It was Steve who was the guiding force behind the Committee’s re-emergence in 2015, this time as the American Committee for East-West Accord. As Steve noted at the time, “The old Committee, formed mainly by corporate CEOs, was well funded, had offices in Washington D.C., and had supporters in many places – in the media, in Congress, in the two political parties, in the State Department, etc. We have none of these advantages now. Our struggle is therefore much more difficult, but therefore also more important.”

It was also Steve who, far earlier than most, saw the danger of the new cold war that was forming in the mid 2000s and which reached its apex in the months and years immediately following the 2014 crisis in Ukraine. Steve observed with dismay that many journalists, scholars and foreign policy practitioners acted as though the risks of a prolonged East-West confrontation were negligible. In his view, this was the height of reckless irresponsibility. He knew, as we know now, that the inherent risks of a confrontation between the U.S. and Russia, each armed with roughly 1350 strategic nuclear warheads, and with our militaries nose to nose across east-central Europe, the Black Sea, and Syria, were enormous. The role of the West in fomenting rebellion against a democratically elected government in Kiev greatly exacerbated the risks of confrontation.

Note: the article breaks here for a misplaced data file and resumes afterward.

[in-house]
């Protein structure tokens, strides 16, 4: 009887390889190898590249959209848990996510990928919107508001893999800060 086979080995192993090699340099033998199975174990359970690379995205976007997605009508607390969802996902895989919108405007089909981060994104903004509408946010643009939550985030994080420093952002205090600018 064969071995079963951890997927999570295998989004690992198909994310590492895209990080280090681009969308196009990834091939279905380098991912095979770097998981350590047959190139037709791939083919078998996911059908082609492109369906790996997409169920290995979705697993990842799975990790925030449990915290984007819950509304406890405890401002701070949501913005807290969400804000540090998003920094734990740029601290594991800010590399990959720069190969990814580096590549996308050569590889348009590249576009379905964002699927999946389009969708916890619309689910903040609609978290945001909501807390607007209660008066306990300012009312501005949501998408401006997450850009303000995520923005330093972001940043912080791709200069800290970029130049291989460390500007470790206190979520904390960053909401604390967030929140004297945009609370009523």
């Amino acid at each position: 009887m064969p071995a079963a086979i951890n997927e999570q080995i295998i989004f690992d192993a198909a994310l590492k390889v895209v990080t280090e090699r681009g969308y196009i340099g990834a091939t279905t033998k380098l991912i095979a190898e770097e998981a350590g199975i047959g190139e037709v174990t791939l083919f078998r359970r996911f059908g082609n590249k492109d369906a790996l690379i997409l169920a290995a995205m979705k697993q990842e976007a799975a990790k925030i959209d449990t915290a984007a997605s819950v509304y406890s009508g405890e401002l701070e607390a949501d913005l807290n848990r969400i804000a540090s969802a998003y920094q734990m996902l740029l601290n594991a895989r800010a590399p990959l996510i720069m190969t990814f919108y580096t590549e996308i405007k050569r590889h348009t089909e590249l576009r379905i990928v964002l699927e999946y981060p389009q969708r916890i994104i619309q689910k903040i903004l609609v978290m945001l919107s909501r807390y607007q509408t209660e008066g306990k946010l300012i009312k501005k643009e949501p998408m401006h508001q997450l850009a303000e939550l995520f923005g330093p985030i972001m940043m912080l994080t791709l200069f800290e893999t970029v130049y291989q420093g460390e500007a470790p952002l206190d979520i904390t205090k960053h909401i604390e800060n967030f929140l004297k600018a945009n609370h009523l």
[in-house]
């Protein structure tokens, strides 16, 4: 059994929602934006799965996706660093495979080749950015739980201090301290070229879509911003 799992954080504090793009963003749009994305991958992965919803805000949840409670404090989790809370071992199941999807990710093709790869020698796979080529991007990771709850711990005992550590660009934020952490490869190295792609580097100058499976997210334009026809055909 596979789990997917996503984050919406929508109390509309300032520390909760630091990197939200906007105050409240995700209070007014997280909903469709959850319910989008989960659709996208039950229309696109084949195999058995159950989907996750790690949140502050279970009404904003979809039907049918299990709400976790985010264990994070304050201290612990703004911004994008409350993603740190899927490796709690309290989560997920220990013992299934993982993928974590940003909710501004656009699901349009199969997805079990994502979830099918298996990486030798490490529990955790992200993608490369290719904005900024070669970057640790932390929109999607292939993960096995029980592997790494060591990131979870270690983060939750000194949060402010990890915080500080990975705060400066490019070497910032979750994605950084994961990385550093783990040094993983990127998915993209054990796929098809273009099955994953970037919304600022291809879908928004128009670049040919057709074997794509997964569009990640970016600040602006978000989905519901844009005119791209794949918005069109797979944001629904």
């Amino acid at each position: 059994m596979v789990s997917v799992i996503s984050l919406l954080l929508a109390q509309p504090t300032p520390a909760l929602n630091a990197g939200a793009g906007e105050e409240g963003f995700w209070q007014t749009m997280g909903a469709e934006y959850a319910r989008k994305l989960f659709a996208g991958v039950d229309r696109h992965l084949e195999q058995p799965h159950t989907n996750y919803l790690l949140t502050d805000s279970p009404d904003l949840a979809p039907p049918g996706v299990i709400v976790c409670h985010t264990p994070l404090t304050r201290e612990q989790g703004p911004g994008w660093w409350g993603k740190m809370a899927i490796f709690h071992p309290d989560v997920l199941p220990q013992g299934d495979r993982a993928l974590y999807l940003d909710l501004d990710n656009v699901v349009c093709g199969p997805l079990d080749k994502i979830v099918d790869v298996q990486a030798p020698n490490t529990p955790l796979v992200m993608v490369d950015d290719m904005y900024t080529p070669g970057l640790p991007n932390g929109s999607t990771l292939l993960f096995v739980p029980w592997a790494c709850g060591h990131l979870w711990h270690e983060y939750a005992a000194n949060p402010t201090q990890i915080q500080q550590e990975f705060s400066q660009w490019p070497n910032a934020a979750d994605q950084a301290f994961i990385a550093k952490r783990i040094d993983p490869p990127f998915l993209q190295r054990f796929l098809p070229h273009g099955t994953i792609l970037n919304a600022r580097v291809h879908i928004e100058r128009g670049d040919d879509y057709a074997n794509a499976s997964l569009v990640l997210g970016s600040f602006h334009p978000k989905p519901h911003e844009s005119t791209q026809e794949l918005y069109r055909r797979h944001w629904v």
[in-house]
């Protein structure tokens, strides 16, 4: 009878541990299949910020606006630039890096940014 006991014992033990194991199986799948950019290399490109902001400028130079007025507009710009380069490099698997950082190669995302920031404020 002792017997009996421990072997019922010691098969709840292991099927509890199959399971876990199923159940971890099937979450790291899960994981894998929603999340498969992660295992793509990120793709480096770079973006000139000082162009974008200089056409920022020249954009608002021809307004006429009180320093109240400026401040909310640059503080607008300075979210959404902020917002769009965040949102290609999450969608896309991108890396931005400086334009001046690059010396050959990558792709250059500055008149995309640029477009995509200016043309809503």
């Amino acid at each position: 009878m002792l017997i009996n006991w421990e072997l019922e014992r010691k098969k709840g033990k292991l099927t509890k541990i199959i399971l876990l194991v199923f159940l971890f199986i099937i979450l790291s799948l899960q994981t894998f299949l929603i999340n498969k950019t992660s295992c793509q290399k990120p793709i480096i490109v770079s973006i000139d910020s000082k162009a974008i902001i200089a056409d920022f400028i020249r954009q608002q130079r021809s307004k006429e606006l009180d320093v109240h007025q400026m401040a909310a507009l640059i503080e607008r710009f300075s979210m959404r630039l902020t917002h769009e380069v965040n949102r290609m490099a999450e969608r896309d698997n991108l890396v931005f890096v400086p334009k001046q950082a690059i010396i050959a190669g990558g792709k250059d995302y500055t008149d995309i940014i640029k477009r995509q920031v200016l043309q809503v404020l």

Steve’s decision to re-establish the committee at the high point of what may fairly be characterized as a neo-McCarthyite stance toward Russia, was also very much in keeping with his character.